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By: Justin P. McCarthy   |   January 27, 2022


It’s January and 2021 is in the books. The Omicron variant has been fitted for the mantle of our Latest Supreme Terror, and wears it well, despite
everyone but the Greeks pronouncing it wrong. We and– finally!– our dear children are vaccinated and at least decently protected from COVID-19, for now. You may even (eventually) be heading back to work in an office–with other people!


Hopefully you and yours were able to get together toward the end of the year to celebrate Christmas, Diwali, Hanukkah, Kwanzaa, Yule or just the joy of being alive together on our own 6.6 sextillion tons of rock careening through the cosmic ether. As you don’t need a Harvard psychology professor quoted in The New York Times to tell you, “Giving to others reinforces our feelings for them and makes us feel effective and caring.” It can also demonstrate our love, facilitate our romances and enable us to help people, in addition to conferring other benefits.


Like many of us, you probably gave more gifts to more people than usual during last year’s holiday celebrations. What a comforting, nihilist-silencing tonic for the soul to consider billions of humans suffering through a collective, once-in-a-century trauma and deciding, en masse, to shower one another with presents. It’s enough to make even the grumpiest of curmudgeons pause between harrumphs.    


If you’re like us, you and yours likely also received more gifts than usual–the output of all that supplemental largesse had to end up somewhere. By now, though, the boxes have stopped coming. You’ve probably cleaned up the initial explosion of wrapping paper, bags and bows. You might even have sent out your thank-you notes (you do send thank-you notes, right?).

Though your residence may no longer qualify as an auxiliary Amazon distribution center, there’s still work to do: that pile of delightful new clothes, toys, books, countertop appliances and gift cards needs to go somewhere, but the laws of physics still apply and your home hasn’t gotten any bigger. Time for a Christmas Clearout! (Or a Diwali Drop-off, or a…Hanukkah Haulaway?) We do this every January, and it feels so good. Here’s the best of what we’ve learned.


Triage: Pick a few weekend days. Take a couple of hours per room and sort out things to keep, regift, donate, sell, recycle or trash. Don’t feel bad including newly received gifts in this process; if you don’t want them now, you won’t want them later.


Stay microlocal: Can someone you know use your stuff? Siblings’ kids, cousins, friends, your gardener, your kids’ nursery school. For kids’ things, we think, “who is a few years behind us and might need this now, or soon?” We keep eventual regifts in a drawer so we always have something on hand for birthday parties.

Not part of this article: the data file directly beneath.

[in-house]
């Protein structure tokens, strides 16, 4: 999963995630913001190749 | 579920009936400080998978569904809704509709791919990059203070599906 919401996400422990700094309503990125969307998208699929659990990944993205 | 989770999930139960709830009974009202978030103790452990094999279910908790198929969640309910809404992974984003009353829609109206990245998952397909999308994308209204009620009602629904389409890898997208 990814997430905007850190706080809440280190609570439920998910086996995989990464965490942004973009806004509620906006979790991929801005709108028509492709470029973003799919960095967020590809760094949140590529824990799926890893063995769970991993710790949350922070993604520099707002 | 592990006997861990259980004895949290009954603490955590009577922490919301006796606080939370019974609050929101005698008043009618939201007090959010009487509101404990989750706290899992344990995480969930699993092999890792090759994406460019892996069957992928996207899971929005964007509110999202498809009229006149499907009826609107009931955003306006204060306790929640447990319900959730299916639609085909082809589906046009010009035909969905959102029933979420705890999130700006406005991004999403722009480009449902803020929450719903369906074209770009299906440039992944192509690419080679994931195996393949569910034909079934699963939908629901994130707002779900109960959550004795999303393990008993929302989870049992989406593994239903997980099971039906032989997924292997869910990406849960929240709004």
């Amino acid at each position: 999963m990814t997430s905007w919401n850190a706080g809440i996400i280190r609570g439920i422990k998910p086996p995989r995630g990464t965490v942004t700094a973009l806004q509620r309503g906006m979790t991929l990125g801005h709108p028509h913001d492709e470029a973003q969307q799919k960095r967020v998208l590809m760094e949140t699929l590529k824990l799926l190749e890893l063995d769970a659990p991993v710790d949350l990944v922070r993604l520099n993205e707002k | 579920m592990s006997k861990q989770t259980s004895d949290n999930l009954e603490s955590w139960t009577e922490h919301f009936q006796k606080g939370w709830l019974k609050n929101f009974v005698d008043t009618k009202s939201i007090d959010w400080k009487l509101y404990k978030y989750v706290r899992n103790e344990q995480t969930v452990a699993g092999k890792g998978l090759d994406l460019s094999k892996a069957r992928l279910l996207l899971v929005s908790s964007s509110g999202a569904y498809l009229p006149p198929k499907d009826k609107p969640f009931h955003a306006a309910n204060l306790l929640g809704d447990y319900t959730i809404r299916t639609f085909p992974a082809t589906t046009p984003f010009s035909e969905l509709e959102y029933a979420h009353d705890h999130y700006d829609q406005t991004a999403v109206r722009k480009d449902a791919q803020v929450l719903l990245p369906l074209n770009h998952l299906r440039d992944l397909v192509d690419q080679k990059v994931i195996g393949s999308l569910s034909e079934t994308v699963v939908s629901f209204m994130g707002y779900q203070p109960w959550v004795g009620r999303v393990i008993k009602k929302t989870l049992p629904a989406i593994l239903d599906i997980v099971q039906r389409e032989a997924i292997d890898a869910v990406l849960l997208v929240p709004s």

Nextdoor is your friend: Especially if you’re willing to go low-price or free (and to forgo any tax benefit), Nextdoor’s For Sale and Free section is a force multiplier for getting rid of your stuff. Take good pictures, and make sure potential buyers/takers know what they need to do to get something out of your home (“The TV is 125 lbs and must be carried up 15 steps,” etc.). If you use less local sites like Facebook Marketplace, stay alert for scams.


Look beyond Goodwill: We spent decades donating everything smaller than a car to Goodwill. Goodwill is great! But there are many specialists who can sometimes put your donations to more efficient or more targeted use, or bring your gifts closer into alignment with your values. Check out:


The Children’s Book Project

Gift Cards for Change Unlike some, they do not take a cut of donated gift cards’ value.

The Bicycle Recyclery Donate for a tax deduction or get credit toward another bike. Great for kids who outgrow a bike every two months!

Soles-4-Souls Donate new and lightly used shoes via Zappos

Even though the Salvation Army has halted large donation pickups during the pandemic, 
some charities will still come to your door. There are many more! Don’t forget to vet charities through a rating site like Charity Navigator.


Recycle it right: Before you start stuffing trash bags, check out Zero Waste Marin for safe, environmentally responsible ways to recycle everything from lightbulbs, laptops and prescription medications to motor oil, box springs and propane tanks. When in doubt, the Marin Resource Recovery Center takes almost everything–including household hazardous waste.


Take out the trash: It’s worth digging into your local waste disposal company’s offerings. Mill Valley Refuse, for example, offers up to four free curbside pickups of up to 21 bags of trash or yard waste each, per year, depending on where you live. They also list useful holiday information, like what to do with wrapping paper and how to tip your drivers.

Justin P. McCarthy lives in Tiburon with his wife, Katie, and their three children--Jack, Ali, and Claire. He’d be delighted to hear from you at
More from this issue:

Follow the Spark Read >>  

Gardening: What Fertilizer to Use?
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January Book Picks: Chinese New Year Read >>

Looking in the Mirror Read >>

Mindfulness in the Making: Happy New Year Read >>  

Diagnosed with ADHD at 38 Read >>

SMMC Ed Series: Essential Nutrients for your Kids’ Immunity   Read >>